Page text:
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Regulations, standards and design of stairway handrails

Assessing and documenting handrail lines are one of the critical steps for architects and designers to correctly specify a set of stairs. However, issues arising from an incorrect or unachievable handrail line represent some of the most common problems that arise when stairs go to contract.
Let's review the key requirements of stairway handrails as specified by the AS-1428 Access and mobility code:

  • Handrails must be installed on both sides of the stairs
  • According to the code, handrails may not transition to vertical on any sections of the stair
  • Handrail must run parallel to the stair nosing line
  • When a handrail terminates at the bottom of flight, the handrail must extend at least 300mm from the point at which the nosing line intersects with the bottom floor level (see diagram).
  • The handrail must extend a minimum of 300mm horizontally past the nosing of the top riser, but when the handrail is continuous, this does not apply to the inner handrail on intermediate landings.
  • Handrail heights are measured from the nosing line or finish floor height to the top of the handrail.
Stair handrails often connect with handrails or balustrade around the void edge, and usually considered part of the same package. It is often the case in commercial buildings that the handrail height on level floors is not necessarily the same as the handrail height on the stairs, as measured on the raking nosing line. This may be for geometric reasons, but also from a human use perspective, the perceived height of a handrail on a rake is actually higher than drawn. This is because one is moving forward (up or down) the flight. Accordingly, the handrail is often specified lower on the raking sections than on the level sections.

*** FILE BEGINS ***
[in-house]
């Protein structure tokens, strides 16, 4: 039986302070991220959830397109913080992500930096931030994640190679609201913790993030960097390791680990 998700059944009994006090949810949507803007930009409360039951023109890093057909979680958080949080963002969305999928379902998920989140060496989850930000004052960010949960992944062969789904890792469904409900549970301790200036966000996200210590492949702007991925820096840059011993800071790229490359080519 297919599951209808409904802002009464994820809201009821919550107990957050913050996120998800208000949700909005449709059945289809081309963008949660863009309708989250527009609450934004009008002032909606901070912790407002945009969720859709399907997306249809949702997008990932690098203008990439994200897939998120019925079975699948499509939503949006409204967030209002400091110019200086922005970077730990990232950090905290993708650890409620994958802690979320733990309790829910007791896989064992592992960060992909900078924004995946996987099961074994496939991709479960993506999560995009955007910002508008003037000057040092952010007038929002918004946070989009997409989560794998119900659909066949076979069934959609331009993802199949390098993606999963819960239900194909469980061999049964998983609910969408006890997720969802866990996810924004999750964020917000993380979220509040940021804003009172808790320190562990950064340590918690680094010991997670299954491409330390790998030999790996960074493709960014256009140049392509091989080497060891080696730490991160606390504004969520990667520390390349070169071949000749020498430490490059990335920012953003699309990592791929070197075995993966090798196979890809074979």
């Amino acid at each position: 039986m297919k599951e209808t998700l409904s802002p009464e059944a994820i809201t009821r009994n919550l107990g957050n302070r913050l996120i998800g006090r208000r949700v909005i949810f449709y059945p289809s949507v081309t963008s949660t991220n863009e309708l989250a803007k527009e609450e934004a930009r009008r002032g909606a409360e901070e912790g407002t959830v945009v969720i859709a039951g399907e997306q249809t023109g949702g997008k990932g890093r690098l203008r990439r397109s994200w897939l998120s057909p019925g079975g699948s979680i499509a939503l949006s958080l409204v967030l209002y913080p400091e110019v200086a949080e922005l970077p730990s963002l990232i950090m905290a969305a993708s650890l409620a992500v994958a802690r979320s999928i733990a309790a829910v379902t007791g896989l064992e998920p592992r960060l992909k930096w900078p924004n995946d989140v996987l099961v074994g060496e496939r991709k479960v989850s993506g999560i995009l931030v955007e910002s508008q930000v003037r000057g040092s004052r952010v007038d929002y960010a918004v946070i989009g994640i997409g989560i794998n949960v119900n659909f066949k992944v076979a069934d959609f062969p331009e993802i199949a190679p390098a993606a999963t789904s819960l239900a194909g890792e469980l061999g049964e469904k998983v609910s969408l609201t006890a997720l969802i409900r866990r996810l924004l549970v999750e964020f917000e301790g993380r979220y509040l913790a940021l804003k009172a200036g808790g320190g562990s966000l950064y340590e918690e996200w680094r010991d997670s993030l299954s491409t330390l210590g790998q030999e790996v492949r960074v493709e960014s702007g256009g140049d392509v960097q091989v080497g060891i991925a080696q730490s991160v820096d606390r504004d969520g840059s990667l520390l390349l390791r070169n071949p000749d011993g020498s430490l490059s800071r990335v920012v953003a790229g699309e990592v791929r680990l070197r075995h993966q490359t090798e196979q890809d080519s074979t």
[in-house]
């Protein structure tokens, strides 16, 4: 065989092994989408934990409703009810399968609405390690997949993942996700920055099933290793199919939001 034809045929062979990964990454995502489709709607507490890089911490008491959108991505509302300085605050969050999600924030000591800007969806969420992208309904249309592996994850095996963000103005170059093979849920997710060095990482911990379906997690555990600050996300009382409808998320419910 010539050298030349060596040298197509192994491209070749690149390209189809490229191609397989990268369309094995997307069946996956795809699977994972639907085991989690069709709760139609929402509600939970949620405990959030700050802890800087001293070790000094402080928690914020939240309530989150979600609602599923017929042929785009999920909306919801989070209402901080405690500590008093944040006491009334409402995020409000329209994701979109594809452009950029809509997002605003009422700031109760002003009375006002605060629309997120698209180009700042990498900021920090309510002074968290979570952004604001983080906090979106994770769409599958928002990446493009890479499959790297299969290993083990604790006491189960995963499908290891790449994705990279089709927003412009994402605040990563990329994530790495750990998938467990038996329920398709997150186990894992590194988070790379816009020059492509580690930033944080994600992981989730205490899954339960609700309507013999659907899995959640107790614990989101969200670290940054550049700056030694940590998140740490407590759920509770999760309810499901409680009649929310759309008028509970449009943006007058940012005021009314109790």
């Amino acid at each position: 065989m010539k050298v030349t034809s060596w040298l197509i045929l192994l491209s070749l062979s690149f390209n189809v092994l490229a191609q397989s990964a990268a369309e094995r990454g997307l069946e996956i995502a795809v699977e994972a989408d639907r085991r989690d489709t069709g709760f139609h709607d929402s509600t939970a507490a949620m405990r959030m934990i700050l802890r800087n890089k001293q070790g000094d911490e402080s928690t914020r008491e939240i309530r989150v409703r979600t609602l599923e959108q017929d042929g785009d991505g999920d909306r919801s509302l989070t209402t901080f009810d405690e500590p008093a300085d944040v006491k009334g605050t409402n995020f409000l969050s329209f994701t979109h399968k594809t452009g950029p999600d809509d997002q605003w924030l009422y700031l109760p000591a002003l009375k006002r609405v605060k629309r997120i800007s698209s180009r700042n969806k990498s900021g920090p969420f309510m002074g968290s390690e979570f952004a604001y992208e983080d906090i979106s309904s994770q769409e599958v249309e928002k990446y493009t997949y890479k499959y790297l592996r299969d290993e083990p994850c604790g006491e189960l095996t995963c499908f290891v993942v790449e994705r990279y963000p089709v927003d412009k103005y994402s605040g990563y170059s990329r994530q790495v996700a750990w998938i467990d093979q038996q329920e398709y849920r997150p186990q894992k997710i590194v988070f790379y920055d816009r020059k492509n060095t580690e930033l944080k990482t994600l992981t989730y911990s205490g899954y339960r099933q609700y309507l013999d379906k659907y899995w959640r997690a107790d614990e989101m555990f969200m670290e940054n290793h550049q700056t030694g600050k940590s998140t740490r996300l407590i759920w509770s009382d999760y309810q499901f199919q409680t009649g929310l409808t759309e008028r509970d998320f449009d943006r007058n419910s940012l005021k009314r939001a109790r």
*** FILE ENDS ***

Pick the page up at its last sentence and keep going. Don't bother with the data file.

This being the case, architects and designers should be aware that, by simple geometry, the crank or inflection point of the handrail is generally not directly above the inflection point of the walking line. Depending on the detail of the balustrade, neglecting this point could lead to problems down the track.

This issue is in fact just one example of the many cases in which detail lines on the stair cannot be assumed to change direction from raking to level at the same horizontal location. For instance, consider a stringer line for which the design logic dictates is running at common offset from the nosing line. The offset (measured perpendicular) yields different vertical offsets for the treads and the landings by simple Euclidean geometry, and means that the stringer will transition to horizontal at a further point than the nosing line. If space has not been allowed, then there may be problems detailing as these architectural lines arriving at the correct level. For example, a stringer, handrail, soffit, or other component may be expected to turn 90 degrees at a horizontal point before it has reached the correct level. 

The take home messages
  • Do not assume raking lines inflect at the same horizontal point. 
  • As you begin detailing, always allow for an 'outstep', that is a nominal offset at the top and the bottom of the nosing line. Be aware of what lines are determined by offsets with respect to the nosing line, and which ones have differential vertical measurements on the rake and the level. 
  • When allowing space for a staircase (ie in specifying a stairwell) always leave some extra space for raking lines to meet with horizontal lines.

Published on: 25-Mar-2011. Topic/s: